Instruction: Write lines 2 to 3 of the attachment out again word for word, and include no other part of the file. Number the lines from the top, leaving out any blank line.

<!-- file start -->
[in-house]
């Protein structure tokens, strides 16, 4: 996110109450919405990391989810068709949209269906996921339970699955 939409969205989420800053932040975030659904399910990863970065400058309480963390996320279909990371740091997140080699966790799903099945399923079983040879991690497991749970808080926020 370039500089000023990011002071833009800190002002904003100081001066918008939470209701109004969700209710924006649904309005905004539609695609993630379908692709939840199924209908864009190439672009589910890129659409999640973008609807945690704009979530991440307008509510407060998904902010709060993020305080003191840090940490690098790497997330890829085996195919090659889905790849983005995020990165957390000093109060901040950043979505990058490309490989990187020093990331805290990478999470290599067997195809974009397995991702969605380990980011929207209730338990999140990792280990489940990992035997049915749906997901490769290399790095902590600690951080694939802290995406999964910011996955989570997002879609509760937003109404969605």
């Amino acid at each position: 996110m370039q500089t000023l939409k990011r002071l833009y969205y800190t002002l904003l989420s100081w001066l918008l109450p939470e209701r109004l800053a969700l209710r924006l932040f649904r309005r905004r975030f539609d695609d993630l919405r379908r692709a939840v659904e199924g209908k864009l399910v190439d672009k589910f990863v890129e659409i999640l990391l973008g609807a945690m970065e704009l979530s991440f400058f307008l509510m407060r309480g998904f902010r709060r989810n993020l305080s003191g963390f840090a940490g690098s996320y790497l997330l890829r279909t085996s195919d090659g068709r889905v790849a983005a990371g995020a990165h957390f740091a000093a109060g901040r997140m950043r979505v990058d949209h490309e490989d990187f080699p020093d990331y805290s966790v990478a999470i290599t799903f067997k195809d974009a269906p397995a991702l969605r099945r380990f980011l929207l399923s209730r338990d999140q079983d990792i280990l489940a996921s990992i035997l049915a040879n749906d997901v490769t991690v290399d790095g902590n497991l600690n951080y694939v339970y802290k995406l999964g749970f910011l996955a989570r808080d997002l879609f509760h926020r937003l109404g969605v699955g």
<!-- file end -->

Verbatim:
């Protein structure tokens, strides 16, 4: 996110109450919405990391989810068709949209269906996921339970699955 939409969205989420800053932040975030659904399910990863970065400058309480963390996320279909990371740091997140080699966790799903099945399923079983040879991690497991749970808080926020 370039500089000023990011002071833009800190002002904003100081001066918008939470209701109004969700209710924006649904309005905004539609695609993630379908692709939840199924209908864009190439672009589910890129659409999640973008609807945690704009979530991440307008509510407060998904902010709060993020305080003191840090940490690098790497997330890829085996195919090659889905790849983005995020990165957390000093109060901040950043979505990058490309490989990187020093990331805290990478999470290599067997195809974009397995991702969605380990980011929207209730338990999140990792280990489940990992035997049915749906997901490769290399790095902590600690951080694939802290995406999964910011996955989570997002879609509760937003109404969605």
């Amino acid at each position: 996110m370039q500089t000023l939409k990011r002071l833009y969205y800190t002002l904003l989420s100081w001066l918008l109450p939470e209701r109004l800053a969700l209710r924006l932040f649904r309005r905004r975030f539609d695609d993630l919405r379908r692709a939840v659904e199924g209908k864009l399910v190439d672009k589910f990863v890129e659409i999640l990391l973008g609807a945690m970065e704009l979530s991440f400058f307008l509510m407060r309480g998904f902010r709060r989810n993020l305080s003191g963390f840090a940490g690098s996320y790497l997330l890829r279909t085996s195919d090659g068709r889905v790849a983005a990371g995020a990165h957390f740091a000093a109060g901040r997140m950043r979505v990058d949209h490309e490989d990187f080699p020093d990331y805290s966790v990478a999470i290599t799903f067997k195809d974009a269906p397995a991702l969605r099945r380990f980011l929207l399923s209730r338990d999140q079983d990792i280990l489940a996921s990992i035997l049915a040879n749906d997901v490769t991690v290399d790095g902590n497991l600690n951080y694939v339970y802290k995406l999964g749970f910011l996955a989570r808080d997002l879609f509760h926020r937003l109404g969605v699955g």